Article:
Curriculum Leader of CPA - Ms Kelly
Why Study Music?
Music is like food for the brain! It uniquely uses both sides of the brain, developing creativity
and imagination as well as logic and critical thinking. As well as academic development*,
it also aids emotional and spiritual well being.
Music is creative, mathematical and engaging. Our students learn to play, sing and perform as well as write their own music and reflect upon other peoples’ music.
What Will I Study?
During Key Stage 3, all year 7s and year 8s study music for 6/7 weeks in rotation with art, drama and technology subjects. After this, in year 9, students may choose to take music as one of their options.
At Key Stage 4, we study BTEC music. This route allows us to meet the needs of a broad range of students with different musical knowledge and talent. Students complete four units of study to gain the award:
Performing: Students assess their level of a range of performance skills and then set targets for development. Then they work towards a performance as part of an evening concert in the school hall.
Sequencing: Students use the GarageBand software to create a complete track, demonstrating their understanding of the software through a vlog/blog.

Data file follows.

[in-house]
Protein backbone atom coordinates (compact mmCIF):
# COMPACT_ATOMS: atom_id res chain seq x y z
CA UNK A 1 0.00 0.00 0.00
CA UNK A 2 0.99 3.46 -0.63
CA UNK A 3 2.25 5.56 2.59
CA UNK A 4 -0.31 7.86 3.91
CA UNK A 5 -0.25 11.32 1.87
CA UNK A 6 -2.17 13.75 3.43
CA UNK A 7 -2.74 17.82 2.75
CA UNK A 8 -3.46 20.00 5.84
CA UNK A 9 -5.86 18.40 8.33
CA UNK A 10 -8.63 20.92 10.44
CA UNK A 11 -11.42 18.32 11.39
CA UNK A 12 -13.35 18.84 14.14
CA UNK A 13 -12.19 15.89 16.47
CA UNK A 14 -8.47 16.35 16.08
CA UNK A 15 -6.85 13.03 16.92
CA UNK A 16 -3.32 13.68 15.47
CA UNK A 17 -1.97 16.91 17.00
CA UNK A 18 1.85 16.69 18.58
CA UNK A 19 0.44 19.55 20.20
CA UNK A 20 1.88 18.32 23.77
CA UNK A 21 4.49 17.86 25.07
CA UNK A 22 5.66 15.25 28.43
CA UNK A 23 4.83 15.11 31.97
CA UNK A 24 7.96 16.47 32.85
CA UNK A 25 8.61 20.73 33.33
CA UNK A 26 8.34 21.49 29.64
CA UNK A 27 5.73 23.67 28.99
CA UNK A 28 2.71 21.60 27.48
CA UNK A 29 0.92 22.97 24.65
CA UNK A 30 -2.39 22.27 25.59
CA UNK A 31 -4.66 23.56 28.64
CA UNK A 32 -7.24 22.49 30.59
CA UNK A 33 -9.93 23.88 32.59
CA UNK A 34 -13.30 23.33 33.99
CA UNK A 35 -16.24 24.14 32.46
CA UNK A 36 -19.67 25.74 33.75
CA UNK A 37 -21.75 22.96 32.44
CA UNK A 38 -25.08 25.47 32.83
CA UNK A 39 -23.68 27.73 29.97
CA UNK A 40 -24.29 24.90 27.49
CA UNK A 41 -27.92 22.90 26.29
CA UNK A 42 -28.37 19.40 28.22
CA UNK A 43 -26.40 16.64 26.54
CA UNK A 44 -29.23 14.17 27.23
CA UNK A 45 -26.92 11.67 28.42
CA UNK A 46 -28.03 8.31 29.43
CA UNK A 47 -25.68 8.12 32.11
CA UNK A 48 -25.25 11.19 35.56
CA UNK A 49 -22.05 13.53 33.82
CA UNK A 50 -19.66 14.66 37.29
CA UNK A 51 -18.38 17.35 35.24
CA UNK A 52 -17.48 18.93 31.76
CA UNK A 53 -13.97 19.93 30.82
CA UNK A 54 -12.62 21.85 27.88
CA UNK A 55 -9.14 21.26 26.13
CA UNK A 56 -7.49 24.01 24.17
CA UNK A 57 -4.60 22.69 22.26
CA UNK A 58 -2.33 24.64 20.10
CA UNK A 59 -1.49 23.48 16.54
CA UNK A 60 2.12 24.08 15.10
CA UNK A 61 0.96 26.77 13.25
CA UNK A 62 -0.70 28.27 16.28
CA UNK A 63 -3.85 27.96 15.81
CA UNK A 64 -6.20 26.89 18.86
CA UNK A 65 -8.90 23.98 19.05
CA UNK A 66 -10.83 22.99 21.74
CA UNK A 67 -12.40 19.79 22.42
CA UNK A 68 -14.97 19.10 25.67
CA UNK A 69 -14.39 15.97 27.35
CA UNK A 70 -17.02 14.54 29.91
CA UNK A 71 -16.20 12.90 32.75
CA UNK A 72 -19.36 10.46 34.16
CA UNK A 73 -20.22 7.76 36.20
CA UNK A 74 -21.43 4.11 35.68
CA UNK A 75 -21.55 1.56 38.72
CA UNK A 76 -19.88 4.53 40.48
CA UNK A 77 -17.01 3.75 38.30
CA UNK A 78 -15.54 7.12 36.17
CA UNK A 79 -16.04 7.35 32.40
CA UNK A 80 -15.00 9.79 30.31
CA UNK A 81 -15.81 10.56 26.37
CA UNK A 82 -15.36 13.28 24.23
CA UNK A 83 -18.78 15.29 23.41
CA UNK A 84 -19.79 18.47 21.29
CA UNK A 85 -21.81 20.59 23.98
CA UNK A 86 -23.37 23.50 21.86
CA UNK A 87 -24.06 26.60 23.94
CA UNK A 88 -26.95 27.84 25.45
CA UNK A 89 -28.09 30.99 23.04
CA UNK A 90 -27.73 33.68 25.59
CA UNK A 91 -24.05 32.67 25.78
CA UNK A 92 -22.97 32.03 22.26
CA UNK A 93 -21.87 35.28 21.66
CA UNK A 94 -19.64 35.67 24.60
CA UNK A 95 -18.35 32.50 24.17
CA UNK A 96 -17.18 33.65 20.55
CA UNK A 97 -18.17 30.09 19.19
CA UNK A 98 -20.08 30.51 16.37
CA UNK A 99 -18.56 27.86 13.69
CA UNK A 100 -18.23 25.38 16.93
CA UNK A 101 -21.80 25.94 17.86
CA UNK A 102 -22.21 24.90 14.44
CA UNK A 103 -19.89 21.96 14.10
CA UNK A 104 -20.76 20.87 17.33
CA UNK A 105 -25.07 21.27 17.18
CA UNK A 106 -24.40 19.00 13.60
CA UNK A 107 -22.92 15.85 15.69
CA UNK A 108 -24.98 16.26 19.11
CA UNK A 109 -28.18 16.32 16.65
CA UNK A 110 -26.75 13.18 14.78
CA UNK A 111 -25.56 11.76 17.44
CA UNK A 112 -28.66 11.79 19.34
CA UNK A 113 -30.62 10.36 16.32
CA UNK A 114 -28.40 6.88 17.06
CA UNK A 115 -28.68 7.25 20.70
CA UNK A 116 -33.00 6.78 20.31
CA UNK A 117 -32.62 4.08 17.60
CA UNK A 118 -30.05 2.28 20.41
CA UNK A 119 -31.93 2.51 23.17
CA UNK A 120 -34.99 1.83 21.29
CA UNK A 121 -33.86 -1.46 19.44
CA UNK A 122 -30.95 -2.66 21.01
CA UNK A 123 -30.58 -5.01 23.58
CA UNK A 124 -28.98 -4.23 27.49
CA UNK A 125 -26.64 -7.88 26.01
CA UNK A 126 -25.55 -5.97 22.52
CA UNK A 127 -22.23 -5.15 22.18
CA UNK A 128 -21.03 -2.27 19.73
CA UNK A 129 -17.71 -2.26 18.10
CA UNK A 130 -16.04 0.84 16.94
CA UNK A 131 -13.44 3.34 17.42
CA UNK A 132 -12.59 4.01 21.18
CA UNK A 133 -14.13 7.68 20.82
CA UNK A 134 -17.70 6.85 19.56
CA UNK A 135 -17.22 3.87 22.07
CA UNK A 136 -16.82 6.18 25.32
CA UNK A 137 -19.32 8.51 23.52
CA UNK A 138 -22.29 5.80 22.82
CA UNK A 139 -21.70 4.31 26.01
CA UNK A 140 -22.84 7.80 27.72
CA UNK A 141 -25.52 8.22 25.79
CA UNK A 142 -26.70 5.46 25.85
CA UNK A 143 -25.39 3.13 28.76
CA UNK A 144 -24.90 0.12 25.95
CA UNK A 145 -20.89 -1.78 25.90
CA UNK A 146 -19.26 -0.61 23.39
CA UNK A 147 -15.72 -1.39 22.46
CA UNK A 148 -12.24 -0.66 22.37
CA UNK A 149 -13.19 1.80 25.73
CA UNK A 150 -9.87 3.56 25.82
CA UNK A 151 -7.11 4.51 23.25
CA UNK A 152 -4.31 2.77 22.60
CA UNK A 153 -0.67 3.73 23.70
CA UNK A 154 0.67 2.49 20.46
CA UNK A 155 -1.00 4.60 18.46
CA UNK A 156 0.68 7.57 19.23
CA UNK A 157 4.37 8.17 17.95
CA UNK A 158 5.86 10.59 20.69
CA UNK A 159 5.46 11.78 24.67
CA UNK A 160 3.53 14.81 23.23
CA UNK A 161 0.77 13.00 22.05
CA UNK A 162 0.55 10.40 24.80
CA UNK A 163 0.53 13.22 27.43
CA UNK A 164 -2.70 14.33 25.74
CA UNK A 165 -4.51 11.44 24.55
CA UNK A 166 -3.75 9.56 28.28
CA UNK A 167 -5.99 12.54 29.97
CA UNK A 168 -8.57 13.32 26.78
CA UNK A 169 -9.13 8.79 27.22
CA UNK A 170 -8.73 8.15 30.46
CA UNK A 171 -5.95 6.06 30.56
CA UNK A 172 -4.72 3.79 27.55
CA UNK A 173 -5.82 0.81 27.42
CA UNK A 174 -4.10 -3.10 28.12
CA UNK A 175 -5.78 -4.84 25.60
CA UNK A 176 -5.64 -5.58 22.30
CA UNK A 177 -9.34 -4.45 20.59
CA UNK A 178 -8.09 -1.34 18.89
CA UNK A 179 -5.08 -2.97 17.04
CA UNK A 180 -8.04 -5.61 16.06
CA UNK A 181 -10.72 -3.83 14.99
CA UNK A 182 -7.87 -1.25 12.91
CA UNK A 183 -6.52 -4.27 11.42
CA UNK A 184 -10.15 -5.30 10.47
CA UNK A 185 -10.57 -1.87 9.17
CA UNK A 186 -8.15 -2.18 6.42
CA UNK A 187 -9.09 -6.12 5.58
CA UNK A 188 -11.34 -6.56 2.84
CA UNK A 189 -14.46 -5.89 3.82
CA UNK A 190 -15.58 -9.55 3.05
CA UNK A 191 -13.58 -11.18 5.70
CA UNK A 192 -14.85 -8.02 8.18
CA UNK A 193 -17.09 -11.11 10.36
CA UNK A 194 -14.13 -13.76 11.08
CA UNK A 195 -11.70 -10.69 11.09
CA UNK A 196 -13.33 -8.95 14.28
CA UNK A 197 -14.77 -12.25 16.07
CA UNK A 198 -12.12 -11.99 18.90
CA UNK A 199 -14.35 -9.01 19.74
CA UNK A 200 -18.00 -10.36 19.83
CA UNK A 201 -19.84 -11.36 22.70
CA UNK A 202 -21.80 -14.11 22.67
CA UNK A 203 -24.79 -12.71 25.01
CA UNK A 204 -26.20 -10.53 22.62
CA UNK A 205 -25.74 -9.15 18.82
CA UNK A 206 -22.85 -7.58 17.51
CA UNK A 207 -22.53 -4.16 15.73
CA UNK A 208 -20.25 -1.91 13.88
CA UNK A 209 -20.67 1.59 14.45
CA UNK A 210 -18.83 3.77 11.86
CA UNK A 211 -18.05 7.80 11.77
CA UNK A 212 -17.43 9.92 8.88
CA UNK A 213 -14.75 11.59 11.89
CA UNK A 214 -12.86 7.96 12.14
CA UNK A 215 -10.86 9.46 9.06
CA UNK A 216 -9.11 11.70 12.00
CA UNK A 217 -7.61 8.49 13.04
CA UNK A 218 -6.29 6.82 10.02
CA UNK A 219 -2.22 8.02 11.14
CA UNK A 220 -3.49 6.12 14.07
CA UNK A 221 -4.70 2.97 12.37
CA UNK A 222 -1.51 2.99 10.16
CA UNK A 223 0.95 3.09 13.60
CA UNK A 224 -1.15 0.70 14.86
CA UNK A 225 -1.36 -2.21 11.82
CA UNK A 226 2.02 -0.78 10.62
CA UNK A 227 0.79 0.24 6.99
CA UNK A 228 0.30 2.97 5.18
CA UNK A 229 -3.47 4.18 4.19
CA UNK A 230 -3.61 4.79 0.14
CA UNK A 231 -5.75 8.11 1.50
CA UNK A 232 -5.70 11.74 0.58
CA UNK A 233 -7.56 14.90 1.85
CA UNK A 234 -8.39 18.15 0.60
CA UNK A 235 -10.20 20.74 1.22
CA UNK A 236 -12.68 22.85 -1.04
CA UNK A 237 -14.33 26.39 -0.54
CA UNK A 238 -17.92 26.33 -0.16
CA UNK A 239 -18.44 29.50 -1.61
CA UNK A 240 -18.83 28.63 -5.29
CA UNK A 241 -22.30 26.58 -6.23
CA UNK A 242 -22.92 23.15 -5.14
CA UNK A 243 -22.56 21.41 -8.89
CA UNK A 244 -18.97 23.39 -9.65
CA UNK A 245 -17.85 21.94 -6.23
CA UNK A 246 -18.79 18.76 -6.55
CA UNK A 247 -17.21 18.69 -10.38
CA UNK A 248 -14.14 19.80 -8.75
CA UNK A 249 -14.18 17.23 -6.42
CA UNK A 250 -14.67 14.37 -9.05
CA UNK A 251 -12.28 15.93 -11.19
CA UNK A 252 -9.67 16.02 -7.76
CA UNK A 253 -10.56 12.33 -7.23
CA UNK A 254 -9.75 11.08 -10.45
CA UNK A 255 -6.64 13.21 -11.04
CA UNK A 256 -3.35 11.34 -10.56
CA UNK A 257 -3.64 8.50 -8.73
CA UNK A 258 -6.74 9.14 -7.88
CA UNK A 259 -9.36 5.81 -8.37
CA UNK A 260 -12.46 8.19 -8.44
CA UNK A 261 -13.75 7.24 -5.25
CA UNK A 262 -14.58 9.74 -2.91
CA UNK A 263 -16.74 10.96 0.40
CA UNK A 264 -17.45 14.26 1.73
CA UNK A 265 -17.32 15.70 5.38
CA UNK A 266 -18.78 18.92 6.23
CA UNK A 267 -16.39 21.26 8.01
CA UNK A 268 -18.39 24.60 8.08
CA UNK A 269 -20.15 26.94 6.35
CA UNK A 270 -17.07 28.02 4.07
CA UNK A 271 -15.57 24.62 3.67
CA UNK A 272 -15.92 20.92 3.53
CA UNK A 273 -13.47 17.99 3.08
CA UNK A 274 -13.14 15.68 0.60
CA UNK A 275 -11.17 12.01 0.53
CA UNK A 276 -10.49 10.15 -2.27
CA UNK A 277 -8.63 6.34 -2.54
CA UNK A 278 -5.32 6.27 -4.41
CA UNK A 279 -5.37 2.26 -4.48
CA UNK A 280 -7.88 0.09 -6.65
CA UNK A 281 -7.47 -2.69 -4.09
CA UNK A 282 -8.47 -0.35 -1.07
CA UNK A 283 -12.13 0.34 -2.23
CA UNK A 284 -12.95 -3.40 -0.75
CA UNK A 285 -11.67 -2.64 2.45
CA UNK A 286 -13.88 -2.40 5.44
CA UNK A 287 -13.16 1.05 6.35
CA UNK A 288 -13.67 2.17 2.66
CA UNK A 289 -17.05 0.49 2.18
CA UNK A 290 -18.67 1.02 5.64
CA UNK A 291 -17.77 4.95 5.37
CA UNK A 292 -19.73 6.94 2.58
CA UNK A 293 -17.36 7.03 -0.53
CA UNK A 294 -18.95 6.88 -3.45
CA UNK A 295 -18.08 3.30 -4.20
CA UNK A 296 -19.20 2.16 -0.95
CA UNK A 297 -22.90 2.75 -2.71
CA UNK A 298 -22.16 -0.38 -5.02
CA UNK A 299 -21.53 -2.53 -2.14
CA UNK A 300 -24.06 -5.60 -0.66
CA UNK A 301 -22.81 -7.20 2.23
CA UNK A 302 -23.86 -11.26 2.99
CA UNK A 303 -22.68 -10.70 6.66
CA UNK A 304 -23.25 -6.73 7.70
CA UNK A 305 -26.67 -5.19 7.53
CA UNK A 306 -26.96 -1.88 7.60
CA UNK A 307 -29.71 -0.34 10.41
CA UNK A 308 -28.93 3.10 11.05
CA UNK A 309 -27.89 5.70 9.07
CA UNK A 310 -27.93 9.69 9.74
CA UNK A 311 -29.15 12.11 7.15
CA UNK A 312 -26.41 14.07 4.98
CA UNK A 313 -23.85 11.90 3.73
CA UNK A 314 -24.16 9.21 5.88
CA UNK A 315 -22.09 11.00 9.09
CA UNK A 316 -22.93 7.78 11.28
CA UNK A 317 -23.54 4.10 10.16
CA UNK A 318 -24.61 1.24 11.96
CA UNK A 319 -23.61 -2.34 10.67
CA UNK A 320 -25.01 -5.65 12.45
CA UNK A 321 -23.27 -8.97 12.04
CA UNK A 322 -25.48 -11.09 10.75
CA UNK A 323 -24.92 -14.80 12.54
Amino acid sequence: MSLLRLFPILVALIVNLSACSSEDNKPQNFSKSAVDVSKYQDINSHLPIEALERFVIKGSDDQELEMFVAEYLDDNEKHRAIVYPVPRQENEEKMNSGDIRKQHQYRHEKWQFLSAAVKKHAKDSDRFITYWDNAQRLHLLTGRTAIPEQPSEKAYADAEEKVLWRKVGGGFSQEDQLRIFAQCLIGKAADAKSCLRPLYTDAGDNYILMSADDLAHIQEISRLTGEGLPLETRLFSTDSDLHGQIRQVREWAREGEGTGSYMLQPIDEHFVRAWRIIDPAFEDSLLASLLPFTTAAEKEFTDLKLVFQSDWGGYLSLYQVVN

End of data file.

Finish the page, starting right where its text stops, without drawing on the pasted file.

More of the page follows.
Planning and Promoting a Music Product: Students make a CD or put on a live event and are assessed on their ability to work as part of a team and manage the project from initial idea through to completion.
The Music Industry: This is an external exam. With a focus on the music industry, students learn about many aspects of business such as employment law, hierarchy, management, unions, copyright and much more.
What Skills Will I Need?
To take BTEC music you should already be able to play an instrument or sing, and be able to create music using Garage Band. You should be a creative person who is able to work independently. You should also be open to learning about a broad range of different musical styles.
*A recent study from the University of California found that music trains the brain for higher forms of thinking. Second graders who were given music lessons scored 27% higher on proportional math and fractions tests than children who received no special instruction. Research indicates that musical training permanently wires a young mind for enhanced performance.